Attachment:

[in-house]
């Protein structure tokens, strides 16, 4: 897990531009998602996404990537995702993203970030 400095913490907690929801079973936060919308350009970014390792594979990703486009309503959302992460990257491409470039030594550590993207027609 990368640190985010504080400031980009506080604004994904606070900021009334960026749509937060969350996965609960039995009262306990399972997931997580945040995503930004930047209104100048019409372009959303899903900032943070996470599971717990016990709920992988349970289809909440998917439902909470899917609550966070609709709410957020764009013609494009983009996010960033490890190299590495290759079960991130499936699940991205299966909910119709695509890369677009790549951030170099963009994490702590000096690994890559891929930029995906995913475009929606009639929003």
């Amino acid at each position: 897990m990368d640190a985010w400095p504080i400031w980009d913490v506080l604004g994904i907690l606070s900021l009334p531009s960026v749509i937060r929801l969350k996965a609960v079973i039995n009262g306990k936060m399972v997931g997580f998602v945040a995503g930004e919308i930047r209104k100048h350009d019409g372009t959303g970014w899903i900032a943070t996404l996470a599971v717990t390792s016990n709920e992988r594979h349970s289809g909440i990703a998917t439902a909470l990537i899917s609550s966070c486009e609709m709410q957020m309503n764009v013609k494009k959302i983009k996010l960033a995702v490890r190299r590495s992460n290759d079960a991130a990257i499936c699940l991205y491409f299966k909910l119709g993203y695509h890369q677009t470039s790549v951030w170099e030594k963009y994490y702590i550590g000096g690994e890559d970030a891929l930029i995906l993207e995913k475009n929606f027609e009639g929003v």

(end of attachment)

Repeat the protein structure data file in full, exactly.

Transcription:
[in-house]
């Protein structure tokens, strides 16, 4: 897990531009998602996404990537995702993203970030 400095913490907690929801079973936060919308350009970014390792594979990703486009309503959302992460990257491409470039030594550590993207027609 990368640190985010504080400031980009506080604004994904606070900021009334960026749509937060969350996965609960039995009262306990399972997931997580945040995503930004930047209104100048019409372009959303899903900032943070996470599971717990016990709920992988349970289809909440998917439902909470899917609550966070609709709410957020764009013609494009983009996010960033490890190299590495290759079960991130499936699940991205299966909910119709695509890369677009790549951030170099963009994490702590000096690994890559891929930029995906995913475009929606009639929003």
């Amino acid at each position: 897990m990368d640190a985010w400095p504080i400031w980009d913490v506080l604004g994904i907690l606070s900021l009334p531009s960026v749509i937060r929801l969350k996965a609960v079973i039995n009262g306990k936060m399972v997931g997580f998602v945040a995503g930004e919308i930047r209104k100048h350009d019409g372009t959303g970014w899903i900032a943070t996404l996470a599971v717990t390792s016990n709920e992988r594979h349970s289809g909440i990703a998917t439902a909470l990537i899917s609550s966070c486009e609709m709410q957020m309503n764009v013609k494009k959302i983009k996010l960033a995702v490890r190299r590495s992460n290759d079960a991130a990257i499936c699940l991205y491409f299966k909910l119709g993203y695509h890369q677009t470039s790549v951030w170099e030594k963009y994490y702590i550590g000096g690994e890559d970030a891929l930029i995906l993207e995913k475009n929606f027609e009639g929003v």